Microsoft’s large announcement at E3 this year was the development into Project Natal, their full body movement and gesture detection system.  The allure of the system is that you don’t need a controller at all to enjoy motion sensitive games and architectures.   Obviously taking a stab at the under-estimated market segment that Nintendo tapped into with the Wii, the system certainly moves the bar higher than ever before.  The question is whether or not it will hit the market segment they were shooting for, and whether or not they have anything to offer the core gaming community.

There is a large distinction between the core gaming community and what the Wii has created as a community.  While the rest of the manufacturers were busy trying to develop a platform that would make gamers happier, Nintendo when and focused on all of those people who weren’t playing at all.

Here is where the concept of Microsoft jumping into the motion control segment starts to fall apart.  Unless Project Natal becomes part of an off shelf Xbox system, it will forever be seen as a peripheral to an existing game console.  It will be the PowerGlove of the modern day system and it will not compel people to purchase the system, not really understanding how they get the motion feature added on.

Knowing Microsoft has the eyes and ears of the gaming community, there is a longer list of challenges that Microsoft will have in order to attract the core gamers.


There is misconception that gamers want to exercise.  If I wanted to play soccer, I would go outside and play soccer.  If I want to get together with my friends online and play soccer with my friends for a few hours, I do not want to have to exhaust my energy to do so.  Obviously there are some exceptions out there, but the attraction of gaming is mental exercise and not the physical one.


I realize we have only seen a few videos, and there is a lot left to the imagination before passing judgment.  However if I make the gesture and the console doesn’t record the action fast enough, we are going to have issues.  If I repeat the action yet some how miss objective, get shot, fall off a cliff, or anything else to cause failure in my game play, this system will be never be utilized again.

Reaction Time

Because the games are going to have somewhat of a visual buffer to to protect around problems anticipating the accuracy, they are going to be slower.  They have to accommodate  uncomfortable pauses right before key actions and gamers will find themselves adjusting their strategy to accommodate the speed.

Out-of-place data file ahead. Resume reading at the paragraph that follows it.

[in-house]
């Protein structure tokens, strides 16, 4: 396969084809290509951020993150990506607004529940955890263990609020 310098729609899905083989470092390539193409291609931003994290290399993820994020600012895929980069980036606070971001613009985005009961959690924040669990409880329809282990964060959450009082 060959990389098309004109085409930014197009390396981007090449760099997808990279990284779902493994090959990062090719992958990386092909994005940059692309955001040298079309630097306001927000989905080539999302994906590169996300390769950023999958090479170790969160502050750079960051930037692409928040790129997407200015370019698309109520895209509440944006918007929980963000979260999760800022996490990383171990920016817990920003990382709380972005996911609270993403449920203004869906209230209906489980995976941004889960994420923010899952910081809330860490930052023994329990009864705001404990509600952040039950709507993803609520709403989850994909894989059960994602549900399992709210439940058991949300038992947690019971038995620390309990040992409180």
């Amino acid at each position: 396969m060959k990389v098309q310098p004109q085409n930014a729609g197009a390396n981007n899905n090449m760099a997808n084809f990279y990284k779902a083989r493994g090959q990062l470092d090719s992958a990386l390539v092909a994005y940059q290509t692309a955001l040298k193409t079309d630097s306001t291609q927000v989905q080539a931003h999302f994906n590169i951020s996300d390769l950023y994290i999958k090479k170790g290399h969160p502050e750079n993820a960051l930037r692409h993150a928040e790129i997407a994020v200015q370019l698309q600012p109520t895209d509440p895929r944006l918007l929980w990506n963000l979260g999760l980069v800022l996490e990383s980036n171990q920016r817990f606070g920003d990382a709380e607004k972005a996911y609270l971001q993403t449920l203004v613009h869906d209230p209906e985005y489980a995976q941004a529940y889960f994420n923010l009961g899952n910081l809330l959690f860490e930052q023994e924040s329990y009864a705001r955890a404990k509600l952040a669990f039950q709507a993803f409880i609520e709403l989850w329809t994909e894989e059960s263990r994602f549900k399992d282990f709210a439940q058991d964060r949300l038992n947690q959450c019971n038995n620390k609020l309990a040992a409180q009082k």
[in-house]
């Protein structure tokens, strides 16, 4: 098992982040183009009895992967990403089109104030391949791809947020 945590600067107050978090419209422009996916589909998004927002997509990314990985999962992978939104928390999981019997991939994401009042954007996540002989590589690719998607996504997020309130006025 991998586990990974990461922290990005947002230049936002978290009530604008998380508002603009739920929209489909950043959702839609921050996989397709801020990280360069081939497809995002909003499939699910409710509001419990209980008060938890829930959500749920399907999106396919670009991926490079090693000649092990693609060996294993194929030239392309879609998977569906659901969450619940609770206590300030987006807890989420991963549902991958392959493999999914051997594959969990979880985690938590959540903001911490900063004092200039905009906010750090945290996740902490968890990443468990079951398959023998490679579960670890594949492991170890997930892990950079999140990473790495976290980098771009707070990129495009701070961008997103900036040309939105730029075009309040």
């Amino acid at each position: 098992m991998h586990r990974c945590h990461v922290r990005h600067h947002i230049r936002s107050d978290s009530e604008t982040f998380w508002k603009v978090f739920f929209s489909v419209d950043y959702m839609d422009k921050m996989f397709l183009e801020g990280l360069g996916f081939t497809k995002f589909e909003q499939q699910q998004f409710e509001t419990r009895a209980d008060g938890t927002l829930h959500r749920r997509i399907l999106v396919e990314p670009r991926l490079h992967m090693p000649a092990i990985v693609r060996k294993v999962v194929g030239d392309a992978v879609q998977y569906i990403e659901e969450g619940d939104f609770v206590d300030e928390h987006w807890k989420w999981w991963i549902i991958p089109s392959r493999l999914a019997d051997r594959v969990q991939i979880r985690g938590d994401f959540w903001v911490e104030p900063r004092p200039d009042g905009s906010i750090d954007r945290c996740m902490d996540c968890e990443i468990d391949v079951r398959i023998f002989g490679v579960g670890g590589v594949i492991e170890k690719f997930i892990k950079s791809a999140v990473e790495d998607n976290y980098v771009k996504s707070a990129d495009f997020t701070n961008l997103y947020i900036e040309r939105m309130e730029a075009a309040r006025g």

I am sure a certain amount of programming has to go on yet before they are comfortable tracking every gesture.  The problem is the shape and design of the people on the planet are different.  How will this system react to the 6 year old versus the 20 year old, not only in actions but in facial gestures, etc.


The technology driving the actions are surrounding a monochrome camera, acting as an infrared sensor to record depth and motion.  It even identifies the different actions being performed.  How does it react to more light in the room, or outside?  How does it react to a baggy set of clothing, where the system might not be able to differentiate the joints in the body?   I realize they probably put a lot of effort into making this work, but there are too many variables to not expect some major hiccups.

What I would want to see out of this system is a complete interactive environment, not for gaming, but for an interface to access the internet, and for home automation control.  They are reaching that futuristic interface design that we saw in Minority Report, which set a visual representation of how we will be able to interact with an interface.  I am just not ready for it to be a game, but want it to be more. Time will only tell if this redefines anything, or goes to the closet of innovative ideas that were too early.

Categories: Gaming, IT Perspectives Tags: